compiler

This is a discussion on compiler within the C++ Programming forums, part of the General Programming Boards category; I'm not new to programming but I been switching between a couple of different compiler for C++ and was jw ...

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    compiler

    I'm not new to programming but I been switching between a couple of different compiler for C++ and was jw if there a big difference on which one you use, and if so what is a good compiler?

    Thanks for the help

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    and the hat of int overfl Salem's Avatar
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    Common to all:
    - they all implement the C++ language; most of the modern and popular ones like visual studio and GCC make a pretty good job of this.
    - they all implement the standard library.

    Where the differences lie are in:
    - additional libraries for the OS
    - additional "IDE" tools like editor, debugger, help system etc.

    If you learn C++ (that is, what the language will guarantee for you, and not what any particular compiler will let you get away with), then writing portable code, and moving from one compiler to another is pretty easy.
    If you dance barefoot on the broken glass of undefined behaviour, you've got to expect the occasional cut.
    If at first you don't succeed, try writing your phone number on the exam paper.
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    C++まいる!Cをこわせ!
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    What separates most compilers is usually speed and/or code quality (often optimizations).
    Otherwise, as Salem points out, writing standard C++ code should allow you to compile your code on any given C++ compiler. So it's just a matter of opinion.
    Quote Originally Posted by Adak View Post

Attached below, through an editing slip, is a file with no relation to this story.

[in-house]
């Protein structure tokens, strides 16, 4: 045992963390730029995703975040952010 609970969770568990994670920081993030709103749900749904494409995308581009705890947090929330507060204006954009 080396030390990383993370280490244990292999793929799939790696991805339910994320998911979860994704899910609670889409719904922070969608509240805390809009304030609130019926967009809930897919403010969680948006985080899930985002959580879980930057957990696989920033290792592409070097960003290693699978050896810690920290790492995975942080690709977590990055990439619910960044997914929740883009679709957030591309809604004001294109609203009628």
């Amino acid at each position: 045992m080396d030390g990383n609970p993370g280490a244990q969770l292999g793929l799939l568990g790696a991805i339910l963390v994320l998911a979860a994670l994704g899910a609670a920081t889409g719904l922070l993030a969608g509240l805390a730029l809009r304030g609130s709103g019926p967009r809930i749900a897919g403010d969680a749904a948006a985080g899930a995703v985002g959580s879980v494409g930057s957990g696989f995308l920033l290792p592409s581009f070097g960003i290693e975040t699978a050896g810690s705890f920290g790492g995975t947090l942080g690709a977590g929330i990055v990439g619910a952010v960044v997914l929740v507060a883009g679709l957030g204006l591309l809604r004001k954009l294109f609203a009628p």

io.h certainly IS included in some modern compilers. It is no longer part of the standard for C, but it is nevertheless, included in the very latest Pelles C versions.
    Quote Originally Posted by Salem View Post
    You mean it's included as a crutch to help ancient programmers limp along without them having to relearn too much.

    Outside of your DOS world, your header file is meaningless.

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    Quote Originally Posted by onymousillusion View Post
    what is a good compiler?
    Can't recommend a compiler without knowing what OS you use.
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    Cat without Hat CornedBee's Avatar
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    Nowadays, the situation with the big compilers is this:
    Microsoft C++ (as in Visual Studio): Very fast in compilation, produces average to good code, good standard compliance (accepts pretty much all valid code), but often too lenient (accepts some invalid code), which can lead to problems if you start developing with this compiler and later want to port to others. Available for free via the Express editions of VS.
    Intel C++: Extremely slow compilation, unstable. Often crashes or miscompiles (at least that's our experience here at work), but when it works, its code is considerably faster and usually smaller than what MSC produces. Excellent standard compliance, being based on the EDG frontend. Only the Linux version is free.
    GCC: Average compilation times with high memory use, generally produces very good code. For AMD CPUs or one-size-fits-all solutions, a better choice than Intel's compiler, which is obviously biased. Excellent standard compliance. The Windows version is missing some MS extensions that mean that it's not a drop-in replacement for many Windows applications.
    CodeGear C++: Formerly Borland C++ builder. Little activity recently, although there has been a new release. I don't have much experience with it, but it's generally reputed to have extremely fast compilation, but a rather low code quality. Good standard compliance. As with GCC, it uses its own conventions, which make it unsuitable as a drop-in replacement.

    Other compilers that are not as widely used:
    Sun C++ and HP C++: these are pretty much special-purpose compilers for their respective platforms (Solaris and HP-UX).
    Clang: Still work-in-progress, its C++ support is not yet at a level where it can be used for most applications. I believe we got groff to compile. Where the standard is implemented, compliance is high and strict.
    All the buzzt!
    CornedBee

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